PIVOTING WITH ... ERIK FELLENSTEIN
Video above: Erik Fellenstein's catchy new single, 'Wings (lemme go).'
Despite the shutdown, it's been wheels-up for busy actor, violinist, filmmaker and cyclist
"Pivoting With ..." is an ongoing series talking with members of the Colorado theatre community about how they are adapting to changes in their creative and personal lives as the COVID pandemic continues. Today: Actor and musician Erik Fellenstein. Visit his website here.
At a glance: Since graduating from Arvada West High School and the University of Denver, young Erik Fellenstein has made his mark on local stages, including the DCPA Theatre Company's "Anna Karenina" and "Indecent," as well as Local Theatre Company's True West Award-winning "Rape of the Sabine Women" and the folk-rock concept musical "Discount Ghost Stories" – often playing violin at the same time. He can be heard on Alexander Sage Oyen's newly released streaming soundtrack to "Discount Ghost Stories” alongside Broadway performers Lachanze, Ben Fankhauser, Shaun Taylor-Corbett and more. He's also performed with the Colorado Shakespeare Festival and lists among his special skills: "Can ride a bike while eating a Chipotle burrito."
How would you describe your life B.C. (Before COVID): In the faraway year of 2019, I freelanced as a violinist spending most of my time playing with the hot-club gypsy jazz quartet LAPOMPE. I also was fortunate enough to get acting work with the DCPA and Local theatre companies, in addition to gaining momentum as a filmmaker, mostly specializing in music videos and concert recording.
What have you lost, personally or professionally, since COVID: Nearly all of my income came from live performance in one way or another, so when people could no longer gather safely, I lost just about all of my work.
(Pictured: Erik Fellenstein in the DCPA Theatre Company's 'Indecent.' Photo by Adams VisCom.)
How are you pivoting? I've been lucky enough to get work on various recording projects from voiceover, motion capture, and music videos; to writing, arranging, and performing string parts on locally made records (including Discount Ghost Stories). But I’ve mostly been putting some elbow grease into a solo project, and I’m fortunate to live in a house with three other musician roommates. Together we’ve staved off the sadness and unemployment by making music and ridiculous videos ranging from Jazzercises in our living room to a Blink-182 cover.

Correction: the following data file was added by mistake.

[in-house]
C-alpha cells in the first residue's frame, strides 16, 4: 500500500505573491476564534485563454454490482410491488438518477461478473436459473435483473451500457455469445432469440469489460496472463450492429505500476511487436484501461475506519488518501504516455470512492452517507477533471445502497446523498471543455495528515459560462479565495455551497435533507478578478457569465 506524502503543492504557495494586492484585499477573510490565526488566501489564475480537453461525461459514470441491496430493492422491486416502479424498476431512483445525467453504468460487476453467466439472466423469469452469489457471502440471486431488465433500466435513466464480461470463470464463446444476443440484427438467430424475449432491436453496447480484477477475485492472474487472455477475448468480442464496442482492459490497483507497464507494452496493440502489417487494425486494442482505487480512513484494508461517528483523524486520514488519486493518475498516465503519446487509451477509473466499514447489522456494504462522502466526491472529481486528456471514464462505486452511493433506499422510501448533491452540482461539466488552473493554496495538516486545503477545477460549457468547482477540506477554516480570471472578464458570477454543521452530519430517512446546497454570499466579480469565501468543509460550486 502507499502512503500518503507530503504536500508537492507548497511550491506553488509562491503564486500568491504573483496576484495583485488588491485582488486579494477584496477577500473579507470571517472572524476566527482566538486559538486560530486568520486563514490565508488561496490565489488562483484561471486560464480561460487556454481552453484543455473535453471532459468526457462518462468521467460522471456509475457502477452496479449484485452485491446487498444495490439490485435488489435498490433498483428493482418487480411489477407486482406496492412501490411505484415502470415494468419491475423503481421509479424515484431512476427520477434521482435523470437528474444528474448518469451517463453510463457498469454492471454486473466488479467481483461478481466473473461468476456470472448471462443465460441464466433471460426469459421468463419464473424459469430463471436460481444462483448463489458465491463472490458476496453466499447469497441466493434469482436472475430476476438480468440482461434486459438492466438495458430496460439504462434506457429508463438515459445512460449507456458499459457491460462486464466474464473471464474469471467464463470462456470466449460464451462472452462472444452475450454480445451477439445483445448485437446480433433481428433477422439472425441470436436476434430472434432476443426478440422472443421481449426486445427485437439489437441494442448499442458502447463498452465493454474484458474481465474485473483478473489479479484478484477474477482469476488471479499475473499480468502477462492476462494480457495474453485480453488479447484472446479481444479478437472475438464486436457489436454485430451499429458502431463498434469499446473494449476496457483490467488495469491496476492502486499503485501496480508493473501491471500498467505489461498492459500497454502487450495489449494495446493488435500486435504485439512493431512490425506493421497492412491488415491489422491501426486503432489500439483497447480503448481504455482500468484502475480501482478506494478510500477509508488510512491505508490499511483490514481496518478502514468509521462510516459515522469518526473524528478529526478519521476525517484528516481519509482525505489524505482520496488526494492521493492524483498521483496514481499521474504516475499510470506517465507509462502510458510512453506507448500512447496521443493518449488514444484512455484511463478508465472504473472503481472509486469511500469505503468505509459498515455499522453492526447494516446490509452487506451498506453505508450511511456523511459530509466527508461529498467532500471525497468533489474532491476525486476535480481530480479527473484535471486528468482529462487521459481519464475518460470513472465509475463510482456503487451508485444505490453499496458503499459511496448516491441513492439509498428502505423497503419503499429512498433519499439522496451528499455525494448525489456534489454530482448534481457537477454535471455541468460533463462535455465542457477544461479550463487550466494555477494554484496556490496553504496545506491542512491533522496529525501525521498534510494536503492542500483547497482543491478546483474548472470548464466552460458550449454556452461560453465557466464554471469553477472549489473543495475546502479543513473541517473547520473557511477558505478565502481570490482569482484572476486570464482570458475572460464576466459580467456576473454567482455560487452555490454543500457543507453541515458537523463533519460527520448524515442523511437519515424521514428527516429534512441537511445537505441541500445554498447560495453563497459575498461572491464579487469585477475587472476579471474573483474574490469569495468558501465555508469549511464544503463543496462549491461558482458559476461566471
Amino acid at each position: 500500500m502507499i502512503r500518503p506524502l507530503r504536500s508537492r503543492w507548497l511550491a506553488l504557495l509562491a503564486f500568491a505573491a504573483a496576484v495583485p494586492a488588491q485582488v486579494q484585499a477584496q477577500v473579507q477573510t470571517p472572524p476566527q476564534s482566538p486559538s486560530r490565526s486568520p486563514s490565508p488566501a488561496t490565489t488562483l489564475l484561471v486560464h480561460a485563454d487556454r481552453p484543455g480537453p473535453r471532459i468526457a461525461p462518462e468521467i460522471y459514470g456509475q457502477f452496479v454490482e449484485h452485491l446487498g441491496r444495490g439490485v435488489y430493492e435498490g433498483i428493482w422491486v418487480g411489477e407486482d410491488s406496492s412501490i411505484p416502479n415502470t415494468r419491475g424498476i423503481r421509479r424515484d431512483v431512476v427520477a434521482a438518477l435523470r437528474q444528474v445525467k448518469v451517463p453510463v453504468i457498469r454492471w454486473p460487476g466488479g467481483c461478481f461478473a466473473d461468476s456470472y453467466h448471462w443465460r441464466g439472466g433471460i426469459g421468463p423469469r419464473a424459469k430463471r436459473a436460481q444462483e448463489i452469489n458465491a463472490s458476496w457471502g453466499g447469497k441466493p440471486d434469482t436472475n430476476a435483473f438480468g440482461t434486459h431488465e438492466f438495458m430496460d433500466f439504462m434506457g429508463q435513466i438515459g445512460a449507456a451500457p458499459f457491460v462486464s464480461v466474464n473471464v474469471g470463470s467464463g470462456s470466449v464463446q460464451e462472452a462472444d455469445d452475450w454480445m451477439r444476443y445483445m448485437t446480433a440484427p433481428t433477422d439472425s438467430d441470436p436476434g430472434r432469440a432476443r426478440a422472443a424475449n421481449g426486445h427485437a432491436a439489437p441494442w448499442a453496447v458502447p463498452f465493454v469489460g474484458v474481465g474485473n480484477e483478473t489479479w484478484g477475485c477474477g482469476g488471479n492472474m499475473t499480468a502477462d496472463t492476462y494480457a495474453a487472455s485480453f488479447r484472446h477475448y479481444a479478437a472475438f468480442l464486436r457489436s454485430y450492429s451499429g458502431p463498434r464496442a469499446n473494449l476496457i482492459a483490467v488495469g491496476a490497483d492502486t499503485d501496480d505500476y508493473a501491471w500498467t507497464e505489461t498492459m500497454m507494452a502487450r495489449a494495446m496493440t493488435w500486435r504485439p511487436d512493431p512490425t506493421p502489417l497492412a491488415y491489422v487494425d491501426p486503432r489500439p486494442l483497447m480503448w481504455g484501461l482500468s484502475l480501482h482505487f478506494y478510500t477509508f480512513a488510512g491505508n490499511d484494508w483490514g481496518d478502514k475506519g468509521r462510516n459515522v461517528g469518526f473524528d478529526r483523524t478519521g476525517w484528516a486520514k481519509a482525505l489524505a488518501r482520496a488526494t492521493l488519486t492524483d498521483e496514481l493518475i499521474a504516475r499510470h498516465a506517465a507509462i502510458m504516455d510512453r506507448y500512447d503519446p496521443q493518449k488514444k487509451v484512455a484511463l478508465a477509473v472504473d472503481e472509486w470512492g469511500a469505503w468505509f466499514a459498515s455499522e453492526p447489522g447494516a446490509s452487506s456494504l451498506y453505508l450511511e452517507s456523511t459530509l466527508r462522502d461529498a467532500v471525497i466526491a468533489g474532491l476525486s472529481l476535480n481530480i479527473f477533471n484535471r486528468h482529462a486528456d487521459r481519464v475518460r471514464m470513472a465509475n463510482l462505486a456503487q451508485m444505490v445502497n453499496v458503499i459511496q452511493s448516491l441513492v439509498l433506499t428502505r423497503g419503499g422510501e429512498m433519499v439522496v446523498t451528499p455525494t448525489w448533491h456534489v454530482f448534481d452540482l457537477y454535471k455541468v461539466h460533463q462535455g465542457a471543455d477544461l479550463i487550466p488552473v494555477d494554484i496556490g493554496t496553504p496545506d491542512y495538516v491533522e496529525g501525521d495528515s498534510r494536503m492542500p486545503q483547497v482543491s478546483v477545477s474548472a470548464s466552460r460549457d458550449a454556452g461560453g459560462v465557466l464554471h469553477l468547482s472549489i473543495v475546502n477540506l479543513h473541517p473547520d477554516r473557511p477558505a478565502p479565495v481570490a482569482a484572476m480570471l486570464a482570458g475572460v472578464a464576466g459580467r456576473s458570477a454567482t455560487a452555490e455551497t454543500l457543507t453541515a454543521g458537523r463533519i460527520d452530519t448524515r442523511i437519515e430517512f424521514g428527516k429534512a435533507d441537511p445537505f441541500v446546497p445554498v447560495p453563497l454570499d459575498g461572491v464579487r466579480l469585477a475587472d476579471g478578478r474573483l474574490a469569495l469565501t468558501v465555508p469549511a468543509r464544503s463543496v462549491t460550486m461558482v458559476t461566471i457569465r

'Also ... everyone should ride bikes.'
How can people find your music? You can find a single called “Wings (lemme go)” I recently released on all platforms as Erik Fellenstein (posted at the top of this page). Or, if you’re looking for some swing music vibes, you can find two full albums by LAPOMPE on Spotify, Apple Music and Google Play. The brave-at-heart can watch the ridiculousness I’ve been making with my roommates under “Shermanhaus Boyz” on Facebook or on my YouTube channel under “Erik Fellenstein."
What are your words of encouragement for other local creatives who are now pivoting their way through 2020? Before COVID, there were so many ways to catch inspiration and shake things up. You could snag a concert at a local club, go on a vacation or trade ideas with friends in a bar or over dinner. I recently realized that I’ve been flatlining creatively because I haven’t been able to shake things up in the old ways. It takes more creativity and deliberation now but it’s still possible. From trying new recipes to picking out fresh and interesting books, there are lots of ways to program in time to feed your creative brain. Also ... everyone should ride bikes. It keeps air in the lungs and fingers out of social-media doom scrolls. And it's just the best mode of transportation around.
Read more: How COVID is impacting individual artists
Compiled by Senior Arts Journalist John Moore. Are you pivoting? Email John at email@example.com.